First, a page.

Agree with 90% of your points – and I’m surprised no one has yet argued for allowing the split infinitive. In defence of the traditionalists, they are often working on publications with a traditionally minded readership, who will see such slips as evidence of ignorance. To keep reader credibility, editors often have to be more conservative than they would like.
The only point of yours I disagree with is the ‘relative that’ (and I didn’t even realise that’s what it’s called). ‘Which’ and ‘that’ are not interchangeable, even in the most modernly evolved version of English.
It depends what kind of clause you are dealing with. In non-restrictive relative clauses, only ‘which’ is standard (as in ‘That book, which I read (by the way), was excellent’. In restrictive relative clauses, either ‘that’ or ‘which’ is standard for many speakers, especially in Britain (so that ‘The book which I read was excellent’ and ‘The book that I read was excellent’ are both fine and mean exactly the same thing). Have a look at the Wikipedia article on ‘English relative clauses’, subsection ‘That or which’ for further details.
The way I prefer to clarify it is this: ‘The house that Jack built’, but ‘The house, which Jack built, is small and pokey…’ subordinate clause for the second, if we’re getting technical.
But your example, ‘The book which I read’ (not ‘the book, which I read, …’) isn’t correct.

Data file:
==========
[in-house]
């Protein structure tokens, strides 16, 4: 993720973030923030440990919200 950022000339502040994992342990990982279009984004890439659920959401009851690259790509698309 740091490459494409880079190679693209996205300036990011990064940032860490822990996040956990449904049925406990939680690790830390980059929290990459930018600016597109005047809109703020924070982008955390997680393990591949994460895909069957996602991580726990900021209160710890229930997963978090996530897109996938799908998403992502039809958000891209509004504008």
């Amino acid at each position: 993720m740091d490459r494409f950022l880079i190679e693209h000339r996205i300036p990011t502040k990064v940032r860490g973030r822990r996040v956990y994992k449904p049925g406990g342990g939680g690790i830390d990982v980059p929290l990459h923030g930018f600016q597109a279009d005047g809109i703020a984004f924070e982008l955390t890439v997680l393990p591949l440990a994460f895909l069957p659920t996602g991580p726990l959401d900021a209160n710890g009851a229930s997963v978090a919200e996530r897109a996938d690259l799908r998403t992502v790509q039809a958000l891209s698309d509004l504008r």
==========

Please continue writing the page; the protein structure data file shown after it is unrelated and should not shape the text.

Except that “The house which Jack built” (without the commas, meaning exactly the same as “The house that Jack built”, i.e. a restrictive relative clause, not a non-restrictive one) is fine for many speakers and writers of standard English in Britain and elsewhere. Again, I refer you to the Wiki article. Anyway, this is getting besides the point, which is that we should expect writers to follow standard written English practice, but that many of the supposed rules aren’t rules at all but are mistakes and peeves promulgated by people who argue only from their own authority.
Regardless of what Wiki says, all the publishers I’ve worked for – whether books or magazines – have unanimously regarded ‘the house which Jack built’ as sloppy and incorrect.
Some of the publishers I’ve worked with have, others haven’t, it depends upon house style of course. But you can usually convince them otherwise if you point out that ‘which’ in this use is not only considered fine by linguistically informed grammars such as the ‘Cambridge Grammar of the English Language’ (not just Wikipedia!), but is also used by such well known English authors as Dickens, Greene, Orwell and Tolkien (and many others – just pull up a book preview on Google books and do a search for ‘which’).
You know what Wiston Churchill said about splitting infinitives… that it was the kind of thing ‘up with which I cannot put.’ Other than these ‘accepted’ phrases, it should not be acceptable.
Ahh! I mean, of course, ending a sentence with a propositional phrase…. Now that I’m driving myself crazy, I’d better go make lunch.
🙂 Thanks for dropping by, Diane!
Alas, he didn’t. The story has been mangled through time, although I wish it was true! And in any case, it stands as a nice example of the lengths to which people try to follow ‘rules’ which don’t really exist at all.
Huzzah! Well said. It seems like people are all too willing to knock anyone who writes properly. Dashing off a text message with “your” instead of “you’re” is one thing, but marketing material and emails and letters that don’t use correct grammar just look unprofessional at best. At worst it changes the entire meaning of the sentence!
Let me shake your hand, sir.
Okay, now I have a question: How do you decide (in British English) when to use ‘s’ and when to use ‘z’ in words containing ‘ise’ (ize)? I’ve never worked it out. I can’t stand the letter z and use s every single time. But if there’s a logical rule for it, I’d love to know.